World markets rallied Thursday as investors cheered the Federal Reserve's decision to maintain the pace of its bond purchases.
Japan's Nikkei closed 1.8% higher and the Australia ASX All Ordinaries index added 1.1%. Hong Kong's Hang Seng increased 1.7%. At the same time, the U.S. dollar was weaker against most major currencies.
Major exchanges in South Korea, Taiwan and Shanghai are closed Thursday for a holiday.
Indonesia's stock market surged almost 5%, while India's Sensex and the principal Philippines exchange jumped 3%.
Markets were responding to the Fed's decision to continue its bond-buying program at full blast for at least another month, as the economic outlook remains too tepid to satisfy the central bank.
The central bank said Wednesday that it had decided to "await more evidence that progress will be sustained before adjusting the pace of its purchases."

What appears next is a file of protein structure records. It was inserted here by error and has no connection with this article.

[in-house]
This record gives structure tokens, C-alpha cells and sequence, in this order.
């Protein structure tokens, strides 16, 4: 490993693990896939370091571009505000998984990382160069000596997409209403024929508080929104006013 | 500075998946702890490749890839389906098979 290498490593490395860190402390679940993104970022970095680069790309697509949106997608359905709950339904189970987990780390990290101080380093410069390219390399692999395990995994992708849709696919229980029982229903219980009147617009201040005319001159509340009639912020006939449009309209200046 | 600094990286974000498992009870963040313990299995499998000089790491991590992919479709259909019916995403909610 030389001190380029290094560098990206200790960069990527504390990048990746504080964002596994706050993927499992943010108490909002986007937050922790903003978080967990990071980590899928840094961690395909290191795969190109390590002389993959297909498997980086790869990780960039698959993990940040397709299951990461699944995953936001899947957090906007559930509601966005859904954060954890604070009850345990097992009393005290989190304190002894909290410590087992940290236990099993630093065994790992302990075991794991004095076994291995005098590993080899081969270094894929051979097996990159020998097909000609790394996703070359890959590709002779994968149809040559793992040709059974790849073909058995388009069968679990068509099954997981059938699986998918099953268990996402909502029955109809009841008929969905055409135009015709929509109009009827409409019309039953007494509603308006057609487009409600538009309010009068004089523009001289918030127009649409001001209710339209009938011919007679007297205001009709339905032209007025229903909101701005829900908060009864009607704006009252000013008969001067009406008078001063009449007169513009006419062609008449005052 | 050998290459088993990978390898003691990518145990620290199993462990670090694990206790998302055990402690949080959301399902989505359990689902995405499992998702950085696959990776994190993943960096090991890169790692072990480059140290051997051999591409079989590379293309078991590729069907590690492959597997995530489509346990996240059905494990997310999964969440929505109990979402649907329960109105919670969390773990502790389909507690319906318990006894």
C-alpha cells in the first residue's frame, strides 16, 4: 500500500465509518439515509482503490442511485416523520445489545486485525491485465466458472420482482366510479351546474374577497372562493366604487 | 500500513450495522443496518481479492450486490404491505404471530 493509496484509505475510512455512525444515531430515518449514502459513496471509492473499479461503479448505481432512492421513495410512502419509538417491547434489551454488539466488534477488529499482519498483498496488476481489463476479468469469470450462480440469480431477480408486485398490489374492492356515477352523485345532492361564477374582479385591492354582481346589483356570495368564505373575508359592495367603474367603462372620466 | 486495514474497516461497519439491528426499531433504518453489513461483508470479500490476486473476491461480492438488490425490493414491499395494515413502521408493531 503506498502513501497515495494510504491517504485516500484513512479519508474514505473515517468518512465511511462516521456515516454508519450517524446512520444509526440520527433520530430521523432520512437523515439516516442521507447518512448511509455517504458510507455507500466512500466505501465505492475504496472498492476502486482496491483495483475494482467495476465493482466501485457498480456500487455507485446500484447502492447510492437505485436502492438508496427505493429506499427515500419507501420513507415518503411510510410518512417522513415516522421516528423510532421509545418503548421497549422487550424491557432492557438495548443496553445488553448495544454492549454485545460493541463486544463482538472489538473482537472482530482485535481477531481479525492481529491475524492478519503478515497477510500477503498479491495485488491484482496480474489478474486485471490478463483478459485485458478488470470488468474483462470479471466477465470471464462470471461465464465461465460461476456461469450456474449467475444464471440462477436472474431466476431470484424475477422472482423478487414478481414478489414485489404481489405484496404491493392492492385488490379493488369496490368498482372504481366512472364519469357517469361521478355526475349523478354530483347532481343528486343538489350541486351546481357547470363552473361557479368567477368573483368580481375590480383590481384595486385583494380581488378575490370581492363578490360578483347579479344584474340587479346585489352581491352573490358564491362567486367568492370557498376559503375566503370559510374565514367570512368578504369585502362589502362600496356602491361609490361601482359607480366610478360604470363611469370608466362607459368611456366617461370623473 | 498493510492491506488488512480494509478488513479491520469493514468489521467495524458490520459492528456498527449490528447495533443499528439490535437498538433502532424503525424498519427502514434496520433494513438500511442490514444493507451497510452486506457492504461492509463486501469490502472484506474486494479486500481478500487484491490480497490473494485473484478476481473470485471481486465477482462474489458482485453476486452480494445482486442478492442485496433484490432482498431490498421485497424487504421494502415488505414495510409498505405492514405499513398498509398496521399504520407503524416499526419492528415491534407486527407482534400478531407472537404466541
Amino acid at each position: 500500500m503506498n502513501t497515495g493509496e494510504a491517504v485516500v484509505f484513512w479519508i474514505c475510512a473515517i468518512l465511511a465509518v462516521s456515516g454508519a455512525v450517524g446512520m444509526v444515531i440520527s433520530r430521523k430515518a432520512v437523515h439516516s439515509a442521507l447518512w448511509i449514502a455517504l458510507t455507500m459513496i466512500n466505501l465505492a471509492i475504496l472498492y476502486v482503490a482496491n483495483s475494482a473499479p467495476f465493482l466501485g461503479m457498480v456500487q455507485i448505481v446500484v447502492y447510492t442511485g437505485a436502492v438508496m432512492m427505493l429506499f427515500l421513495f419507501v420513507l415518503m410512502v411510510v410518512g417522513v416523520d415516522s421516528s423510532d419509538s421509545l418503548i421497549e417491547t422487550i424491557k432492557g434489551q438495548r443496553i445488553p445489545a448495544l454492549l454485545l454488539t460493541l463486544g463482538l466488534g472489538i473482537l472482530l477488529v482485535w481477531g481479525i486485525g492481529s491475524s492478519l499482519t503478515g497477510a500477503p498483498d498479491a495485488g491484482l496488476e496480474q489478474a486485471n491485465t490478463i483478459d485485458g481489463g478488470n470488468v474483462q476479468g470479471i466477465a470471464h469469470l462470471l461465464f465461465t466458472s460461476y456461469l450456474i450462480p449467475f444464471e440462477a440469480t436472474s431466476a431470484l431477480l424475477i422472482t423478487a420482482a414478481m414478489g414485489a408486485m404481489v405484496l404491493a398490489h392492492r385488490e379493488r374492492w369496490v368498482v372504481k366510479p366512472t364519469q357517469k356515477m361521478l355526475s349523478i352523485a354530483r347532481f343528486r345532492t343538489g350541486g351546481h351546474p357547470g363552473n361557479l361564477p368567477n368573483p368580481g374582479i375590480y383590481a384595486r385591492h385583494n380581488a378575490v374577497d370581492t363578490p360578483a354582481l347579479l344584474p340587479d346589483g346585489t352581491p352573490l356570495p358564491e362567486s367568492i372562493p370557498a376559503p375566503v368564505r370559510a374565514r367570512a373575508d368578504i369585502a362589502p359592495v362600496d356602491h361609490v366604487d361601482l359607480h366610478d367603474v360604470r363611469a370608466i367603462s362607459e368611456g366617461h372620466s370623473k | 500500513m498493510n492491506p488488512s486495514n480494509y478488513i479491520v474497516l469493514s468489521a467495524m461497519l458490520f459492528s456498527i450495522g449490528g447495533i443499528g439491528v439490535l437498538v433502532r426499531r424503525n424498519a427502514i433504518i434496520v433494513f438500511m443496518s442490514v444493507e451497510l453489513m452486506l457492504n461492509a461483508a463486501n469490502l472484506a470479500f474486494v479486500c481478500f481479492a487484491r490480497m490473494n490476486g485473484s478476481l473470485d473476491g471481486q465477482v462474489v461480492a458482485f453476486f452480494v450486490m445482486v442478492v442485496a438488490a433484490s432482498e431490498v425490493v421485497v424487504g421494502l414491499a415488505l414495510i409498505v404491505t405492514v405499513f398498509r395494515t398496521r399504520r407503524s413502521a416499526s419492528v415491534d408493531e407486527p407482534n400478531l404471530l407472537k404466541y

Frederic Neumann, an economist at HSBC, said that "markets are thrilled" with the Fed decision. The delay, he said, will provide a "much needed reprieve for battered emerging markets investors."
Since last September, the Fed has been buying $85 billion in bonds each month in an effort to lower long-term interest rates, particularly on mortgages. The Fed plans to keep that strategy in place for the time being, and will re-evaluate the policy at its next meeting at the end of October.
The program, which is the third round of a controversial policy known as quantitative easing, still doesn't have a scheduled end date. But Fed Chairman Ben Bernanke has previously said he expects the Fed to begin tapering off the purchases later this year, and to end them completely by the middle of 2014.
Investors largely assumed that the taper would begin this month, and have sent bond yields and mortgage rates soaring. But Wednesday's announcement caused stocks to rally as bond yields fell.
In the U.S., the S&P 500 immediately jumped to a new record high, and the Dow quickly followed. The Nasdaq also moved up after the Fed's surprise announcement. All three indexes closed up more than 1%.